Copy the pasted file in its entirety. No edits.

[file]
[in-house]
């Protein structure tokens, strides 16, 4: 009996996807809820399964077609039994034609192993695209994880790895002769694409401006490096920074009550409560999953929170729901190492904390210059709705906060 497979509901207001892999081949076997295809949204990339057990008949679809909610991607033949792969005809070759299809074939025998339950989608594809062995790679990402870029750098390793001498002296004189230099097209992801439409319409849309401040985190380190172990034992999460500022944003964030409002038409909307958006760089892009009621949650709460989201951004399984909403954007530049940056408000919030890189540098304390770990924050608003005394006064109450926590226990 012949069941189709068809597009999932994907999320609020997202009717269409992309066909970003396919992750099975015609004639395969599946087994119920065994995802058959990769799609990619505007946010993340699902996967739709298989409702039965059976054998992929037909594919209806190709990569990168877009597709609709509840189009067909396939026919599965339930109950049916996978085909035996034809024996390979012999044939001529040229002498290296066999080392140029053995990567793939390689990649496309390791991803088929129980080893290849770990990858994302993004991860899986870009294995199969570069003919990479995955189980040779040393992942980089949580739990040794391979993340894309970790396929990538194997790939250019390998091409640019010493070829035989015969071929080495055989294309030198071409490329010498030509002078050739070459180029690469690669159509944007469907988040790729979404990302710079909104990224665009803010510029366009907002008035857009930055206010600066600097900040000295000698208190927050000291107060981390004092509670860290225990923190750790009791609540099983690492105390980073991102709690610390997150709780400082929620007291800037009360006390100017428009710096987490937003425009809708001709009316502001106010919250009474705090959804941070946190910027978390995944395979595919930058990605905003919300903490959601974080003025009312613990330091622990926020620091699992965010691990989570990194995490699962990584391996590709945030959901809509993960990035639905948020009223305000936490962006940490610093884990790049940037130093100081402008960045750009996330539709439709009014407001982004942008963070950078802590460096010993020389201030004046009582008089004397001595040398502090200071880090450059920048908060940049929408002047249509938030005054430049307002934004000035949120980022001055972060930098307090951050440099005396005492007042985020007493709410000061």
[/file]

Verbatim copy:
[in-house]
């Protein structure tokens, strides 16, 4: 009996996807809820399964077609039994034609192993695209994880790895002769694409401006490096920074009550409560999953929170729901190492904390210059709705906060 497979509901207001892999081949076997295809949204990339057990008949679809909610991607033949792969005809070759299809074939025998339950989608594809062995790679990402870029750098390793001498002296004189230099097209992801439409319409849309401040985190380190172990034992999460500022944003964030409002038409909307958006760089892009009621949650709460989201951004399984909403954007530049940056408000919030890189540098304390770990924050608003005394006064109450926590226990 012949069941189709068809597009999932994907999320609020997202009717269409992309066909970003396919992750099975015609004639395969599946087994119920065994995802058959990769799609990619505007946010993340699902996967739709298989409702039965059976054998992929037909594919209806190709990569990168877009597709609709509840189009067909396939026919599965339930109950049916996978085909035996034809024996390979012999044939001529040229002498290296066999080392140029053995990567793939390689990649496309390791991803088929129980080893290849770990990858994302993004991860899986870009294995199969570069003919990479995955189980040779040393992942980089949580739990040794391979993340894309970790396929990538194997790939250019390998091409640019010493070829035989015969071929080495055989294309030198071409490329010498030509002078050739070459180029690469690669159509944007469907988040790729979404990302710079909104990224665009803010510029366009907002008035857009930055206010600066600097900040000295000698208190927050000291107060981390004092509670860290225990923190750790009791609540099983690492105390980073991102709690610390997150709780400082929620007291800037009360006390100017428009710096987490937003425009809708001709009316502001106010919250009474705090959804941070946190910027978390995944395979595919930058990605905003919300903490959601974080003025009312613990330091622990926020620091699992965010691990989570990194995490699962990584391996590709945030959901809509993960990035639905948020009223305000936490962006940490610093884990790049940037130093100081402008960045750009996330539709439709009014407001982004942008963070950078802590460096010993020389201030004046009582008089004397001595040398502090200071880090450059920048908060940049929408002047249509938030005054430049307002934004000035949120980022001055972060930098307090951050440099005396005492007042985020007493709410000061």